2. This review shows what happens when younger generations of composers in those countries, better informed than previous generations, want to ‘catch-up’, and look towards the established modern music scenes in ‘more developed’ countries. But these scenes are often very conventional, with petrified ideas of half a century old, so they catch-up with something already completely outdated. In itself, ‘outdated music’ is not necessarily bad music, since the entire repertoire as played in the central performance culture is ‘outdated’, but it is timeless musical qualities which keep music contemporary for ever. Postwar modernism as practiced in the Western world however, derives its identity from being ‘up to date’ and utopian and homogenic cosmopolitan, so when it gets old, it becomes meaningless and characterless if there are not some universal musical qualities to be found. Unfortunately, modernist ideologies made sure that such qualities would not be found in the average modernist piece of music. And ‘modernism’ as such is an entirely passed station. It is with modernist music like with modernist architecture: the same, glass and steel streamlined functionalist glittering cubes and pickles rising everywhere where people want to ‘develop’ and hence, end-up with producing entirely characterless, ugly environments.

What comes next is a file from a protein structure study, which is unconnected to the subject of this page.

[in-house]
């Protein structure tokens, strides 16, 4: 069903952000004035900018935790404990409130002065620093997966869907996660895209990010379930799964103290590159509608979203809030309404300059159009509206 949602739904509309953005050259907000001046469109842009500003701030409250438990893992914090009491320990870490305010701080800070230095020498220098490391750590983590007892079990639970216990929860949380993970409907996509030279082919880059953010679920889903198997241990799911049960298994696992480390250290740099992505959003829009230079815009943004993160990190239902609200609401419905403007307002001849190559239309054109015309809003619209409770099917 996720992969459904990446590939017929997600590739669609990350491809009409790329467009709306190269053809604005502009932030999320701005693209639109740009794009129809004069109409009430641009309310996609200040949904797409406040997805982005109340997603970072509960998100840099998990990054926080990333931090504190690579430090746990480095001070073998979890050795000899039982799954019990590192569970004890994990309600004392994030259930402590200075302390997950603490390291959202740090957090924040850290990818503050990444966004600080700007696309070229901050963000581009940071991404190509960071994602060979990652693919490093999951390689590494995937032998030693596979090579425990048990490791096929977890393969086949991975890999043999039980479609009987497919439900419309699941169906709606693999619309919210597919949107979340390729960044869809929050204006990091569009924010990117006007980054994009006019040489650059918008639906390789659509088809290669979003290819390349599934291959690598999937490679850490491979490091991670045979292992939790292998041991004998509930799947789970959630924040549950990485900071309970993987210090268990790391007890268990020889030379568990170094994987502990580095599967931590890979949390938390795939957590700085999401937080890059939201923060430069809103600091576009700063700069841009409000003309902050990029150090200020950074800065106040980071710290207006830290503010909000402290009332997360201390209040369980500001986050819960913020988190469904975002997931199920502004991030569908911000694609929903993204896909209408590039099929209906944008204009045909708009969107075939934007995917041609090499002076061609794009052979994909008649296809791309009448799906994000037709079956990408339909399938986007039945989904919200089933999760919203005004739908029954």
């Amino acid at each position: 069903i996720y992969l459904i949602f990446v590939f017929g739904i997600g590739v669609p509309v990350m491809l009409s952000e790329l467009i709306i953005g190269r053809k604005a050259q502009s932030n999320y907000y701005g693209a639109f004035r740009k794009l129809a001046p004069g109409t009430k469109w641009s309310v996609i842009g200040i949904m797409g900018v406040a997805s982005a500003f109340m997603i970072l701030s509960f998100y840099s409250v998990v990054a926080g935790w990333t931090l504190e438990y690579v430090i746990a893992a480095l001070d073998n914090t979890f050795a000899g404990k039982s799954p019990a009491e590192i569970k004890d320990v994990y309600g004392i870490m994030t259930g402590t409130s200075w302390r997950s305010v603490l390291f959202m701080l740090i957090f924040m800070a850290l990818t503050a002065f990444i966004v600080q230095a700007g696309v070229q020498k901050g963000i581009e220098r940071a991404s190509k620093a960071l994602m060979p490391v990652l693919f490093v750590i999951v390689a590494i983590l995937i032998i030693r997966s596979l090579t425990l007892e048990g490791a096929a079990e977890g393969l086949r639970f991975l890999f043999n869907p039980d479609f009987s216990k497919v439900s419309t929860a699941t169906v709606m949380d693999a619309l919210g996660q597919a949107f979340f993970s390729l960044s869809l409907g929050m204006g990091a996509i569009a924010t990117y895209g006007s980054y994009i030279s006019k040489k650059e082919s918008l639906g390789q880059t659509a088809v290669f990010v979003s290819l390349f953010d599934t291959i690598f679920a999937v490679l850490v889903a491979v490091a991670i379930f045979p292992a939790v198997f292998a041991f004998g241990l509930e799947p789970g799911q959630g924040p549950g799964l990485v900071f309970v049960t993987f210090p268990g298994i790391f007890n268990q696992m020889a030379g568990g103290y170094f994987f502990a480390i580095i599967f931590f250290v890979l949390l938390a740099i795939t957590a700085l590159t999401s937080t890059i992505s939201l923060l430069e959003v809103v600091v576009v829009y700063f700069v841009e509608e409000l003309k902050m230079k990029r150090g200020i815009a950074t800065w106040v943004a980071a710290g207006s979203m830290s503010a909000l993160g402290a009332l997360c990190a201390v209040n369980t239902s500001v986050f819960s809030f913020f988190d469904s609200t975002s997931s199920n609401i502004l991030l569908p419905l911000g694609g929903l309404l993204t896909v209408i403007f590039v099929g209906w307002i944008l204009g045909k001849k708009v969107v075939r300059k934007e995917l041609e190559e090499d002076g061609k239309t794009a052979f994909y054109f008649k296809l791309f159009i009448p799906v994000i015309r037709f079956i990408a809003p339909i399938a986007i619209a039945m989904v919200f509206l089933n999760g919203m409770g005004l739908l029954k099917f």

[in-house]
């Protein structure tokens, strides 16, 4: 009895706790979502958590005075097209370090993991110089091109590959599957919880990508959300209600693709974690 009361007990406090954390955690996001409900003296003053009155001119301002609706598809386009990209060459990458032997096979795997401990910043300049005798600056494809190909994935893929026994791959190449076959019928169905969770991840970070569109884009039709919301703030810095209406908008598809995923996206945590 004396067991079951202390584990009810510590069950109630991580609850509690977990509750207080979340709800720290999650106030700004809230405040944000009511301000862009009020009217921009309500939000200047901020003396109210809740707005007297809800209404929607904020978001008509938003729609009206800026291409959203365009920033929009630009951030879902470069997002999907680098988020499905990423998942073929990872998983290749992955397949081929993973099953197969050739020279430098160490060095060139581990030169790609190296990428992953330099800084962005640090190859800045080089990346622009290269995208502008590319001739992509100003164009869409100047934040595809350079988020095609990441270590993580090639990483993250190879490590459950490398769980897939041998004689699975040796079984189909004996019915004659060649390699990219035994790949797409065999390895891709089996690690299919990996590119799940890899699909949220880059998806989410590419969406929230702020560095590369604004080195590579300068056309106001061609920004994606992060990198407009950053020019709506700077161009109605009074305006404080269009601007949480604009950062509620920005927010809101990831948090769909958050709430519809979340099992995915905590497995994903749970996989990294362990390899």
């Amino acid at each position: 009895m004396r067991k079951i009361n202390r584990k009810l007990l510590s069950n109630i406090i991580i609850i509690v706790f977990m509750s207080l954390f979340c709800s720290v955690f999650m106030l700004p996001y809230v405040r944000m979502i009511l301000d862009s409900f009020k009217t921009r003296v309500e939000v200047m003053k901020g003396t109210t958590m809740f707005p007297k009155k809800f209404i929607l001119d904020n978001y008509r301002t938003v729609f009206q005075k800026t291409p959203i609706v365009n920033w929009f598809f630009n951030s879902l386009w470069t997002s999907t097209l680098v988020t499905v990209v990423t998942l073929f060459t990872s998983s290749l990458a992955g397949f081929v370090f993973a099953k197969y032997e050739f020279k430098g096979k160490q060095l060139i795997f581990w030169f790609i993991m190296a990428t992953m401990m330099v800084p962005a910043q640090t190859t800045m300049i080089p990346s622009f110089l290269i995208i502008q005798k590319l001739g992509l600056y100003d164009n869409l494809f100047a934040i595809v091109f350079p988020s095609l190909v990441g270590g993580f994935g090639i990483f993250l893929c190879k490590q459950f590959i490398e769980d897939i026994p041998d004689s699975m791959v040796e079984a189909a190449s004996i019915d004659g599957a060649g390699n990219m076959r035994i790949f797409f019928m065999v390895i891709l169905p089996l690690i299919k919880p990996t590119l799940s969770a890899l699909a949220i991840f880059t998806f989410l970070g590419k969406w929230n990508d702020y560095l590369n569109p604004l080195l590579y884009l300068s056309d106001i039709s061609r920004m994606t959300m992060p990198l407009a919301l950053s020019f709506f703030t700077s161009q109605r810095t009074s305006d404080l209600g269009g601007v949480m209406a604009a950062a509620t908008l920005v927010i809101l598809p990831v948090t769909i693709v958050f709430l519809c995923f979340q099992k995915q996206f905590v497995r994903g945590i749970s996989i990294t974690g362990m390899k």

Comment by John Borstlap — September 23, 2017 at 4:15 pm

  3. After posting my response to this review, I regretted leaving out something out.

    “I trust that the evening was as intolerable as he describes.” needs revision. Upon reflection (I do it at least once a decade) I want to change that to: “ I trust that the evening would have been as intolerable for me as it was for him.” That change honors the subjectivity of musical judgements. Certainly it is possible that there were audience members who were enthralled and inspired by what they heard just as they were members of the audience who left the hall with tummy aches.

    Mr. Borstlap is as erudite and learned as Sir Donald Francis Tovey (and that’s saying a lot.) My worry, though, is that his learning sometimes distracts him from respecting that portion of the audience that might be attending the concert for the simple reason they find “arms flailing and some hair pulling, and finally, screams.” to be their cup of tea. Why respect them? Because those folks took the time to leave their couches and paid good money to hear something that enriched their aesthetic lives.